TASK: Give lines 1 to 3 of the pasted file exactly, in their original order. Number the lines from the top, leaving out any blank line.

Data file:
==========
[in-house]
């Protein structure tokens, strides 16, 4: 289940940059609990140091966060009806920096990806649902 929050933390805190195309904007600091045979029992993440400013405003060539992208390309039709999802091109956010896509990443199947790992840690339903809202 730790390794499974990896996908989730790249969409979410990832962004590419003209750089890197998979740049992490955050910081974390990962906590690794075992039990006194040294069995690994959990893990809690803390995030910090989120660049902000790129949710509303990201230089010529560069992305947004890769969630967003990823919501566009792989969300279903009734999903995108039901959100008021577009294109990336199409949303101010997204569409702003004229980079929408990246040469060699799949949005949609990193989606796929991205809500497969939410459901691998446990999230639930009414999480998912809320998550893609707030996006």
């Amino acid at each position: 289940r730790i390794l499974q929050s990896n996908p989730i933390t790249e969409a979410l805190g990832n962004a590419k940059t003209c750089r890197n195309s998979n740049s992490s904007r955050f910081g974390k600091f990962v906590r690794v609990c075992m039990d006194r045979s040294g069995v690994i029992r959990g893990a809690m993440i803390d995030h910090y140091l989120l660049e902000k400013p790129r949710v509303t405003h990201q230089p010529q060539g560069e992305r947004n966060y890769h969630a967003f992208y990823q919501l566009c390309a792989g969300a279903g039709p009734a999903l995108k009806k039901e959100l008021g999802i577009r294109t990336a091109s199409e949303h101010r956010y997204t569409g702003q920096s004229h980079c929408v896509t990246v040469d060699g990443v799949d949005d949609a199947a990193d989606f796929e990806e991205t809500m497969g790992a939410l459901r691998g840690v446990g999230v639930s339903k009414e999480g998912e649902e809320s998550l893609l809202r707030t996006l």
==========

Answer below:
[in-house]
């Protein structure tokens, strides 16, 4: 289940940059609990140091966060009806920096990806649902 929050933390805190195309904007600091045979029992993440400013405003060539992208390309039709999802091109956010896509990443199947790992840690339903809202 730790390794499974990896996908989730790249969409979410990832962004590419003209750089890197998979740049992490955050910081974390990962906590690794075992039990006194040294069995690994959990893990809690803390995030910090989120660049902000790129949710509303990201230089010529560069992305947004890769969630967003990823919501566009792989969300279903009734999903995108039901959100008021577009294109990336199409949303101010997204569409702003004229980079929408990246040469060699799949949005949609990193989606796929991205809500497969939410459901691998446990999230639930009414999480998912809320998550893609707030996006």
């Amino acid at each position: 289940r730790i390794l499974q929050s990896n996908p989730i933390t790249e969409a979410l805190g990832n962004a590419k940059t003209c750089r890197n195309s998979n740049s992490s904007r955050f910081g974390k600091f990962v906590r690794v609990c075992m039990d006194r045979s040294g069995v690994i029992r959990g893990a809690m993440i803390d995030h910090y140091l989120l660049e902000k400013p790129r949710v509303t405003h990201q230089p010529q060539g560069e992305r947004n966060y890769h969630a967003f992208y990823q919501l566009c390309a792989g969300a279903g039709p009734a999903l995108k009806k039901e959100l008021g999802i577009r294109t990336a091109s199409e949303h101010r956010y997204t569409g702003q920096s004229h980079c929408v896509t990246v040469d060699g990443v799949d949005d949609a199947a990193d989606f796929e990806e991205t809500m497969g790992a939410l459901r691998g840690v446990g999230v639930s339903k009414e999480g998912e649902e809320s998550l893609l809202r707030t996006l």